Direct-acting antiviral treatment for hepatitis C need not
be delayed until the completion of treatment for hepatocellular carcinoma
(HCC; liver cancer), but people with hepatitis C need to be warned of a lower
likelihood of curing hepatitis C where liver cancer is present, a review of
treatment outcomes in the HCV-TARGET cohort shows.
The findings are published in the journal Hepatology Communications.
The HCV-TARGET cohort is a longitudinal, observational study
of people receiving hepatitis C treatment at 62 treatment centres in North
America and Europe.
- compensated cirrhosis
The earlier stage of
cirrhosis, during which the liver is damaged but still able to perform most of
its functions. See also ‘cirrhosis’ and ‘decompensated cirrhosis’.
- decompensated cirrhosis
The later stage of
cirrhosis, during which the liver cannot perform some vital functions and
complications occur. See also ‘cirrhosis’ and ‘compensated cirrhosis’.
Improvement in a tumour. Also, a mathematical model that allows us to measure the degree to which one of more factors influence an outcome.
To investigate the impact of HCC on hepatitis C treatment
response, HCV-TARGET investigators identified 1457 people with cirrhosis who
completed direct-acting antiviral treatment for hepatitis C, 1300 without HCC,
91 who had received treatment for HCC and had no evidence of an active tumour
at the time of hepatitis C treatment and 66 who had begun treatment or had no
treatment for HCC during the period they were undergoing hepatitis C treatment.
A majority of the study population was hepatitis C
treatment experienced (56%), male (645) and white (74%) and a high proportion
had a history of decompensated cirrhosis (41%), indicating advanced liver
HCC diagnosis was confirmed by imaging carried out no more
than six months before or two months after starting hepatitis C treatment. Completely
treated HCC was defined as no lesion present after treatment; partially or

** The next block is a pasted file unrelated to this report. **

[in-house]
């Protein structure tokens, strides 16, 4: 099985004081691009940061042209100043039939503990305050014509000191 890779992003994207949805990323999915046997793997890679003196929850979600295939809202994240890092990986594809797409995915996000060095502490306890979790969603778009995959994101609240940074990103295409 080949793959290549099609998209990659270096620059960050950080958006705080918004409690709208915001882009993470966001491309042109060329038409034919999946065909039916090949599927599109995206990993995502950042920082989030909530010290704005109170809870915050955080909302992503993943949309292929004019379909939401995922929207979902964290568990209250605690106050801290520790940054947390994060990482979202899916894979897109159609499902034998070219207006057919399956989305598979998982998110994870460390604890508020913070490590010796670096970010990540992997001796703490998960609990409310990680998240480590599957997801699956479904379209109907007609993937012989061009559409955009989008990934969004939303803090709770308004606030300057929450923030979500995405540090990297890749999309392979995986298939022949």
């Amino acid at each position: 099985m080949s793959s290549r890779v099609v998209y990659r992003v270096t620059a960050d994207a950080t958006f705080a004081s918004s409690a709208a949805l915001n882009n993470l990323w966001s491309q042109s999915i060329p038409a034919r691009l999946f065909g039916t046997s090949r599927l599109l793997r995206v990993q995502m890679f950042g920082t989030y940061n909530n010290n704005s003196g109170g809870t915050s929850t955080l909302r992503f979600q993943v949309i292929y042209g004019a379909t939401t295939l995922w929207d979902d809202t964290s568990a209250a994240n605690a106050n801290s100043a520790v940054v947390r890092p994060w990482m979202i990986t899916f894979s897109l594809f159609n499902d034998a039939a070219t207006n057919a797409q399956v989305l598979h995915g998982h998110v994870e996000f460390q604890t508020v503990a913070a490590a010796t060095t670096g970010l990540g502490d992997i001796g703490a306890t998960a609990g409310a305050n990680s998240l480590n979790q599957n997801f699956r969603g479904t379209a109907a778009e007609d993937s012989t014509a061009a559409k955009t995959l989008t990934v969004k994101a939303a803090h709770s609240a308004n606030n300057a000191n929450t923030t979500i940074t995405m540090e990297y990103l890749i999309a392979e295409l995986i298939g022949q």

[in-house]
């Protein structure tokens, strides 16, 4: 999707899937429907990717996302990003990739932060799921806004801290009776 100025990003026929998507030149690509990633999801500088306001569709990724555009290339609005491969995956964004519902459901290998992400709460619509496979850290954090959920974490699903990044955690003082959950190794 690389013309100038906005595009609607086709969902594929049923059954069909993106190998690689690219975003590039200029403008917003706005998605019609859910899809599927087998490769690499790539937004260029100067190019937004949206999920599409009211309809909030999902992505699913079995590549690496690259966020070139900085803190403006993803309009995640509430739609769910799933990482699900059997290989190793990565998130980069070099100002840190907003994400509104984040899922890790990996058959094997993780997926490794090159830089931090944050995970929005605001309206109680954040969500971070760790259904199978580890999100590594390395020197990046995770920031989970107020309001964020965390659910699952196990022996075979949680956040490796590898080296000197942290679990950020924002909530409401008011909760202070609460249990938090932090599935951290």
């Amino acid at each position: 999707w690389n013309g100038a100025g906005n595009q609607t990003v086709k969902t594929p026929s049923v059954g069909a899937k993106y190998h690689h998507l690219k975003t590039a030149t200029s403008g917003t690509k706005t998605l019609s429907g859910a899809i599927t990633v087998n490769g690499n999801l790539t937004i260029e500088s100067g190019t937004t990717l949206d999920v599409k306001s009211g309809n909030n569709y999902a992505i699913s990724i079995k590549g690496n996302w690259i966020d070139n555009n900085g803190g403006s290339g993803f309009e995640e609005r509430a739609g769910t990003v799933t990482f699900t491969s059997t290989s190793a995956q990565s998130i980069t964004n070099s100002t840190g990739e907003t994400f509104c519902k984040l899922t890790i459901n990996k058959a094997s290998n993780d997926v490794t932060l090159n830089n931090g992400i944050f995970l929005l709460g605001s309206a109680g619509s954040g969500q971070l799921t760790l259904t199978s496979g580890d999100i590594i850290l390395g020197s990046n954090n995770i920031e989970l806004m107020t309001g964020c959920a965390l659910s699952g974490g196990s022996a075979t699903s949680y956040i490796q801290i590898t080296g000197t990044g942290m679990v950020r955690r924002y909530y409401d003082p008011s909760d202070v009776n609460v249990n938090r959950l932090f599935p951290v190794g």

untreated HCC was defined as lesions present during treatment or persisting
People with completely treated HCC (n=91) had been diagnosed
with cancer a median of 497 days prior to starting hepatitis C treatment;
people with incompletely or untreated HCC had been diagnosed a median of 377
days prior to starting hepatitis C treatment.
Hepatitis C cure rates were lower in those with HCC than
without. Whereas 91% of those without HCC achieved a sustained virologic
response after treatment, 83.5% of those with completely treated HCC and 80.3%
of those with incompletely or untreated HCC achieved a sustained virologic
Cure rates were highest in patients with no cancer who were
treated with sofosbuvir/ledipasvir with or without ribavirin (93.1%) and lowest
in those with untreated or partially treated HCC who received sofosbuvir and
simeprevir with or without ribavirin (73.7%). Compensated cirrhosis, lack of a
history of decompensated cirrhosis and a MELD score below 10 were associated with
the highest rates of hepatitis C cure in this population of people with
Multivariate regression analysis that adjusted for a history
of decompensation showed that the presence of HCC was associated with reduced
odds of being cured of hepatitis C (OR 0.51, 95% CI 0.33-0.81, p=0.003). But in
people with HCC, partial treatment or no treatment did not affect the odds of
achieving sustained virologic response.
“The clinical implications of these findings are 2-fold,”
conclude the study authors. “First, patients and providers need to set
expectation for SVR at a lower level for patients with SVR. Second, there is no
need to delay HCV treatment until after the HCC is treated, as the efficacy of
DAA treatment is not affected by whether HCC has been treated.”